While Macklemore & Ryan Lewis made thrift shopping cool again all the way back in 2012 (I really cannot believe it was that long ago), it is a trend that has managed to last into the next decade with people becoming more consumer-conscious and eco-friendly. While vintage has always been desirable, fast fashion is becoming decidedly less so and many people are opting to browse through pre-owned clothing that are still in good condition and some are sold for a fraction of the price.
Anyone in search of a good bargain will know the kinds of steals available at these stores: I just hope that you found as good a deal when you booked your hotel accommodation. Fortunately, all of the Park Grand Hotels in London fall under the helpful categories of hotels that allow you to Book Now and Pay Later to make sure that your finances are all in order by the time that you stay.
It is also worth noting that very many of the more current second-hand clothing is sold at a discount through stores with charity affiliations, meaning that the profits go towards funding deserving causes while also lessening the environmental impact of clothing waste and excessive clothing production. A win on all accounts, in my books. I will admit that it does sometimes take some persistence and a willingness to rummage – but finding an outfit that none of your friends will have with all the benefits I mentioned above really does pay off. Especially if you know where to go.
This article is split between Charity Thrift Shops and Vintage Thrift Shops. In the context of this article, all are pre-owned, and both often have “vintage” items to sell (even if the Charity Thrift Shops typically have fewer). Some of the Vintage Thrift Shops do have a few more “current” items, but they are usually very high-end pieces to justify their place in these stores and will cost a pretty penny. The main difference – obviously – is that all or part of the profits from Charity Thrift Shops are donated to specific causes, whereas the Vintage Thrift Shops I list below are private businesses. The important thing is that both are contributing to the cause of recycling fashion instead of increasing clothing production.
Charity Thrift Shops
If you’ve walked any streets in London, you will be familiar with the Charity Thrift Shops of the well-known charities: British Red Cross, Cancer Research UK, British Heart Foundation, Oxfam, All Aboard Charity Shops and many, many more. They all sell well-kept donations for a fraction of the price, but – because their stores are typically very small – they can only display a limited amount of their donations – so it can be hit and miss at times. Fortunately, there are so many sprinkled all over the place and they have a reasonably quick turn-around time, so you always have new stock to search through. An expert tip is to aim yourself towards the “fancier” high-rent areas of London, which get some very cool pieces. Check out their websites because some list their more valuable finds online.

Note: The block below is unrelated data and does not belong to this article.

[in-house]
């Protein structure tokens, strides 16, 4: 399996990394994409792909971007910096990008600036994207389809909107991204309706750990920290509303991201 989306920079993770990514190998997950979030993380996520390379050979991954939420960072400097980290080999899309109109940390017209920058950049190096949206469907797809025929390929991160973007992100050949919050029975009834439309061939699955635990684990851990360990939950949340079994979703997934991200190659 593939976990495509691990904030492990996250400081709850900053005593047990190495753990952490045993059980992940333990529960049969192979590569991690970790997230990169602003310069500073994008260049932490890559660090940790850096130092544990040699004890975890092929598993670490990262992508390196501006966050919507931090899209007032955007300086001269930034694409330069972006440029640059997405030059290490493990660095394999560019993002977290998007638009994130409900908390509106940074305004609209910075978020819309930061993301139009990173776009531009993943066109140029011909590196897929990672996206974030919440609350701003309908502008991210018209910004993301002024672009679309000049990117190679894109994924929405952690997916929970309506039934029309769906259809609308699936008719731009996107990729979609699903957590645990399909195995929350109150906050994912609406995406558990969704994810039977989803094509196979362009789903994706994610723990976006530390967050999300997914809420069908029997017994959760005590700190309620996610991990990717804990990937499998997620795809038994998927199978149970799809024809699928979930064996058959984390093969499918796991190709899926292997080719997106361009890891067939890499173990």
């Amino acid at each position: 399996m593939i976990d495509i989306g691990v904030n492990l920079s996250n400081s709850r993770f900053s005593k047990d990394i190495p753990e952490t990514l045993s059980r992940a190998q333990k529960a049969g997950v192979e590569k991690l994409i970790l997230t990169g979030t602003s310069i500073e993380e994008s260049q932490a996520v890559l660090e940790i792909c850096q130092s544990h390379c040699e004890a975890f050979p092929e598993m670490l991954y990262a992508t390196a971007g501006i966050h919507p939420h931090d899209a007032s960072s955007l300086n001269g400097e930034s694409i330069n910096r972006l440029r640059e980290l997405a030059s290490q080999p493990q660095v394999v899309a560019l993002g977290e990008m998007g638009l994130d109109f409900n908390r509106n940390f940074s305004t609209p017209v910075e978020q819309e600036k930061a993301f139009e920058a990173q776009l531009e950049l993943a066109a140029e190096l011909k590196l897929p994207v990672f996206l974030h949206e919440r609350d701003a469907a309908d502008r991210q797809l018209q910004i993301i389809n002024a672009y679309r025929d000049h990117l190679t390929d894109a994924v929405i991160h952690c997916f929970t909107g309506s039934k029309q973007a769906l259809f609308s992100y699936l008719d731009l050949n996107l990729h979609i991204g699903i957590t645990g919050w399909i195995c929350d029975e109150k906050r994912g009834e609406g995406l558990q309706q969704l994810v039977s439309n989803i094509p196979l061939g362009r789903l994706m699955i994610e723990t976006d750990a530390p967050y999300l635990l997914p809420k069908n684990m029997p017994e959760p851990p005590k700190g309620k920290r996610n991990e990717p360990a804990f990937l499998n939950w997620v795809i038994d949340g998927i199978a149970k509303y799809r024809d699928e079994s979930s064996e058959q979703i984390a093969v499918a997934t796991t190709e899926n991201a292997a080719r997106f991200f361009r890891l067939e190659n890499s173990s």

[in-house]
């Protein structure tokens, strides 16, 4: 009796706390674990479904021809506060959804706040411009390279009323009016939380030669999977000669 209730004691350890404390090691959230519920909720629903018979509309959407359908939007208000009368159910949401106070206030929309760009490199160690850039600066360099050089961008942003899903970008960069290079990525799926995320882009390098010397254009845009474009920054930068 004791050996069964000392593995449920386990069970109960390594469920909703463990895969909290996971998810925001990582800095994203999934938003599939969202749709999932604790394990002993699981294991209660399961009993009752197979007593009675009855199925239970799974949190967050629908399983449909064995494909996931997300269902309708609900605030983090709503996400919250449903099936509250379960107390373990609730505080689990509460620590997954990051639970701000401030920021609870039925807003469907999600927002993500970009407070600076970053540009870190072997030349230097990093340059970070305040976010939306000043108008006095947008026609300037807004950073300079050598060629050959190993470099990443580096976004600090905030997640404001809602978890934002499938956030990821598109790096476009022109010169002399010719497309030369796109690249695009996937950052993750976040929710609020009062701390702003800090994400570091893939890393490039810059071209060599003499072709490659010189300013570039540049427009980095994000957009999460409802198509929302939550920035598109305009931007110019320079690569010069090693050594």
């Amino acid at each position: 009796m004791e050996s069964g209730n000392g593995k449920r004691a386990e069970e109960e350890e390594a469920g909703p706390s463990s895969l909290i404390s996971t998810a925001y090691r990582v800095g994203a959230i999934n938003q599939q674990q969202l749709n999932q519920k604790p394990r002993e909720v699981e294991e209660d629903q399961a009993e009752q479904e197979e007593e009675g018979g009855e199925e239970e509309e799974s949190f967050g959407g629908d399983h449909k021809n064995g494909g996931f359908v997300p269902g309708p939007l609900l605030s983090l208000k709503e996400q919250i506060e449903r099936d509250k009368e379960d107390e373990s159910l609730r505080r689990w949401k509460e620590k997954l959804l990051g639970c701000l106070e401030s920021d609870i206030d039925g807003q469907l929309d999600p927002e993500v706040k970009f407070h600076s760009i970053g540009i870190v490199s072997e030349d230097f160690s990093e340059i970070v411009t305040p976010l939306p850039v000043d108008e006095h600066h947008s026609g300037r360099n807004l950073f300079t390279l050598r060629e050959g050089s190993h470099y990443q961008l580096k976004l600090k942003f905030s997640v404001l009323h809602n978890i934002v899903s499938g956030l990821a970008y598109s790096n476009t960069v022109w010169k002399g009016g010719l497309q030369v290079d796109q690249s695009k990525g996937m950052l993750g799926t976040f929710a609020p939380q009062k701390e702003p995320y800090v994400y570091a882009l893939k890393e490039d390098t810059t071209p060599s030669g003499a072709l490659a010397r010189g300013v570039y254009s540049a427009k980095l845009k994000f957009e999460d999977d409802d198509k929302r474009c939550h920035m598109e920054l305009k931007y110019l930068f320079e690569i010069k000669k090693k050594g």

Lama’s Pyjamas in Bethnal Green uses the funds from its shop to support the London Buddhist Centre and the many services it performs for the community.
FARA has 42 charity shops all over London: many of which are specialised to specific donations such as FARA Homeware, FARA Fine Art, FARA Online and many more. FARA Kids is a particularly brilliant idea given how quickly the little ones can grow out of something they’ve worn once or that you bought for the next season without realising that they wouldn’t fit into it then. All proceeds go to supporting vulnerable children and young adults in Romania.
Mary’s Living & Giving is the perfect excuse to buy yourself high-end designer wear while also helping Save the Children. These boutique shops are skilfully curated by fashion expert Mary Portas and attract the most upmarket donations – Victoria Beckham herself is rumoured to donate to the Primrose Hill shop. The pieces are not cheap, but that just means more money for the children, right?
Vintage Thrift Shops
Paper Dress Vintage in Hackney is so much more than a thrift shop. While it stocks just about everything you can think of from 1900 – 1980 and there is a lot to sift through, they also host some awesome events and even have their own bar. Anyone who has drunkenly done some online shopping knows how dangerous it is to combine alcohol and retail in this way, but it definitely makes for a fun time. They also offer alterations in their shop – which is very useful in thrift stores that only have one of each item.
Another excellent store is Reign Vintage in Soho, which has a nice mix of affordable pre-owned clothes as well as designer items. The best part is that they catalogue their stock on their website and regularly update it so that you can thrift shop online from the comfort of your home.
But for the really exquisite vintage pieces – the collector’s items and potential heirlooms – then there are two places that should be on the top of your radar…when you can afford them. Annie’s Vintage Clothes in The Angel is said to have been the source of some of the costumes in both the 1974 and 2013 versions of The Great Gatsby films. Pennie’s Vintage in Islington is not too far away and proudly supplied Downton Abbey with one of Rose’s most coveted gowns. Both of these shops have photographs of the kind of stock that they sell on their websites, but Pennie’s Vintage’s archives are much more comprehensive and up to date.
The only risk with all these amazing options for sustainable shopping is that you may run out of time for the other activities you had planned around London before you leave! Fortunately, you can still enjoy the decadent experience of a Park Grand Restaurant Afternoon Tea at the very conveniently-located Park Grand Heathrow. So, that’s another thing that you can push off until you have to be closer to the airport and go back to combing through one more rack of exciting vintage finds.